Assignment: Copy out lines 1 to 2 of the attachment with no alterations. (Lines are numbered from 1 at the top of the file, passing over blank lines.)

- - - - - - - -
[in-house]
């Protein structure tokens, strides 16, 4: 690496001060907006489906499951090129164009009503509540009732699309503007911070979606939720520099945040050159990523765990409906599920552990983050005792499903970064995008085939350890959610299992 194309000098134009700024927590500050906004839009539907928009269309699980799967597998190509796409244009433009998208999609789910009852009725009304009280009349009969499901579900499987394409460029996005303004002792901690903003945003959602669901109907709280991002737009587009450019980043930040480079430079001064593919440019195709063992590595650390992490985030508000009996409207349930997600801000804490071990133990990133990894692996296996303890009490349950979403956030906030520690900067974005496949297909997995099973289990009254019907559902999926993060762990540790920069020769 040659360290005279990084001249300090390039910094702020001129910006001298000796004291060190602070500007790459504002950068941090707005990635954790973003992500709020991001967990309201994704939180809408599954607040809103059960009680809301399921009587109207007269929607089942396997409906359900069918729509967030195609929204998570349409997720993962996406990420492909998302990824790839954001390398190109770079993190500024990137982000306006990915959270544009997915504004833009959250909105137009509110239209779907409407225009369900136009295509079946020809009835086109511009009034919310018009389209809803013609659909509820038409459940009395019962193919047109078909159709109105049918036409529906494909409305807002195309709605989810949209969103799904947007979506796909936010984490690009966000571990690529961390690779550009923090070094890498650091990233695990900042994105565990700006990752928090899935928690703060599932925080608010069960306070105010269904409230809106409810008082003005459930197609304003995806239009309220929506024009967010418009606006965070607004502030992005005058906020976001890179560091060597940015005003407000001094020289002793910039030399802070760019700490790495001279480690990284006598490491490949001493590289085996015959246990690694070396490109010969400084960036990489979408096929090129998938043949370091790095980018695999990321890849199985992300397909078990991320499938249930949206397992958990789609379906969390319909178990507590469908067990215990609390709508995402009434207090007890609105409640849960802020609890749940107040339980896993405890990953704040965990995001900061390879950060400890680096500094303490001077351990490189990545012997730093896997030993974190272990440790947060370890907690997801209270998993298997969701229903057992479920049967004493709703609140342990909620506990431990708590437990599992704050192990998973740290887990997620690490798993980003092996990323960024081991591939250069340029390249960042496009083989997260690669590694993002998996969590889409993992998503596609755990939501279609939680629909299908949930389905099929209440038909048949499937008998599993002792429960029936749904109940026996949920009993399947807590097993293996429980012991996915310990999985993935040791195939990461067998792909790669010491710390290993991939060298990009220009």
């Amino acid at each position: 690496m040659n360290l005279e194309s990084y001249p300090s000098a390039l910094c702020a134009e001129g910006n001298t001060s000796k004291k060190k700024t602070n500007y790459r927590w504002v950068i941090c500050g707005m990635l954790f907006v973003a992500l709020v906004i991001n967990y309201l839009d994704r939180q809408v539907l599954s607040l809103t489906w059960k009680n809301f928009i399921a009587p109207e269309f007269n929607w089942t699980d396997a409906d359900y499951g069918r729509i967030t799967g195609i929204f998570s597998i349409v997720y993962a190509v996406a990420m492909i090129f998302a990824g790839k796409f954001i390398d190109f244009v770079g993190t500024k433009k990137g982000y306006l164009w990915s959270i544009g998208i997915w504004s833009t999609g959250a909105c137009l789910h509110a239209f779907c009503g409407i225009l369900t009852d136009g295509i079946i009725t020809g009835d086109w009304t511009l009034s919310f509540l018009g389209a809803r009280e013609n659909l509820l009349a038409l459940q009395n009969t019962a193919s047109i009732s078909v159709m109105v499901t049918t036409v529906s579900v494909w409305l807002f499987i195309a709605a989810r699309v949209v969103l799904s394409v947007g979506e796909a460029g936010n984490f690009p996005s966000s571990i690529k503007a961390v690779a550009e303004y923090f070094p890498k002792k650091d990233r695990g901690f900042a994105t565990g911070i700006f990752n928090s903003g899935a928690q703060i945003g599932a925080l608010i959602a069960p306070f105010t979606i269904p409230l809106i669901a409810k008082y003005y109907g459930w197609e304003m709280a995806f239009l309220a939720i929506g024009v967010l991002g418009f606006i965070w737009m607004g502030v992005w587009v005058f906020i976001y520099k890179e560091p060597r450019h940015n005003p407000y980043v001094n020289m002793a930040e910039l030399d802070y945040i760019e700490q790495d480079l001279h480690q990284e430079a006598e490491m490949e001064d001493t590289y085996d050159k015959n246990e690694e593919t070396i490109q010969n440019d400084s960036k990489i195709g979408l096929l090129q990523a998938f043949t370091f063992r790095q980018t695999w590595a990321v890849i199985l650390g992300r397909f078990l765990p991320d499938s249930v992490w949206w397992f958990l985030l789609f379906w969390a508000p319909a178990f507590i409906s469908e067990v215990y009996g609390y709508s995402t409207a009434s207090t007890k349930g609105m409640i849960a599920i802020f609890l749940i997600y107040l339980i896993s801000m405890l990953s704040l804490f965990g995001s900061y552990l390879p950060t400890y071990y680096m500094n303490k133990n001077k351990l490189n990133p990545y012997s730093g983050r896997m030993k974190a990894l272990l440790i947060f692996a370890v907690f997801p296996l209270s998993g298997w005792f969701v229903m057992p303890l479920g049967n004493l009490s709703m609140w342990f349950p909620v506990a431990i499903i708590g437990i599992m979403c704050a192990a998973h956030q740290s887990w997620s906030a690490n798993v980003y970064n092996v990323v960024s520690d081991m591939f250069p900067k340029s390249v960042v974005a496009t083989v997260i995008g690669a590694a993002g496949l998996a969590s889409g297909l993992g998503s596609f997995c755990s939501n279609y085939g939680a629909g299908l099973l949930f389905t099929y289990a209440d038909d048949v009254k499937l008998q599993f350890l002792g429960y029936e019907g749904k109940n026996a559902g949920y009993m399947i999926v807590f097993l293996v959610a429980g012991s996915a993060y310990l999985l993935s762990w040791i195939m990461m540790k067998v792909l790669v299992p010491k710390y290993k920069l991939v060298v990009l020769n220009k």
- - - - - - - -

[in-house]
């Protein structure tokens, strides 16, 4: 690496001060907006489906499951090129164009009503509540009732699309503007911070979606939720520099945040050159990523765990409906599920552990983050005792499903970064995008085939350890959610299992 194309000098134009700024927590500050906004839009539907928009269309699980799967597998190509796409244009433009998208999609789910009852009725009304009280009349009969499901579900499987394409460029996005303004002792901690903003945003959602669901109907709280991002737009587009450019980043930040480079430079001064593919440019195709063992590595650390992490985030508000009996409207349930997600801000804490071990133990990133990894692996296996303890009490349950979403956030906030520690900067974005496949297909997995099973289990009254019907559902999926993060762990540790920069020769 040659360290005279990084001249300090390039910094702020001129910006001298000796004291060190602070500007790459504002950068941090707005990635954790973003992500709020991001967990309201994704939180809408599954607040809103059960009680809301399921009587109207007269929607089942396997409906359900069918729509967030195609929204998570349409997720993962996406990420492909998302990824790839954001390398190109770079993190500024990137982000306006990915959270544009997915504004833009959250909105137009509110239209779907409407225009369900136009295509079946020809009835086109511009009034919310018009389209809803013609659909509820038409459940009395019962193919047109078909159709109105049918036409529906494909409305807002195309709605989810949209969103799904947007979506796909936010984490690009966000571990690529961390690779550009923090070094890498650091990233695990900042994105565990700006990752928090899935928690703060599932925080608010069960306070105010269904409230809106409810008082003005459930197609304003995806239009309220929506024009967010418009606006965070607004502030992005005058906020976001890179560091060597940015005003407000001094020289002793910039030399802070760019700490790495001279480690990284006598490491490949001493590289085996015959246990690694070396490109010969400084960036990489979408096929090129998938043949370091790095980018695999990321890849199985992300397909078990991320499938249930949206397992958990789609379906969390319909178990507590469908067990215990609390709508995402009434207090007890609105409640849960802020609890749940107040339980896993405890990953704040965990995001900061390879950060400890680096500094303490001077351990490189990545012997730093896997030993974190272990440790947060370890907690997801209270998993298997969701229903057992479920049967004493709703609140342990909620506990431990708590437990599992704050192990998973740290887990997620690490798993980003092996990323960024081991591939250069340029390249960042496009083989997260690669590694993002998996969590889409993992998503596609755990939501279609939680629909299908949930389905099929209440038909048949499937008998599993002792429960029936749904109940026996949920009993399947807590097993293996429980012991996915310990999985993935040791195939990461067998792909790669010491710390290993991939060298990009220009």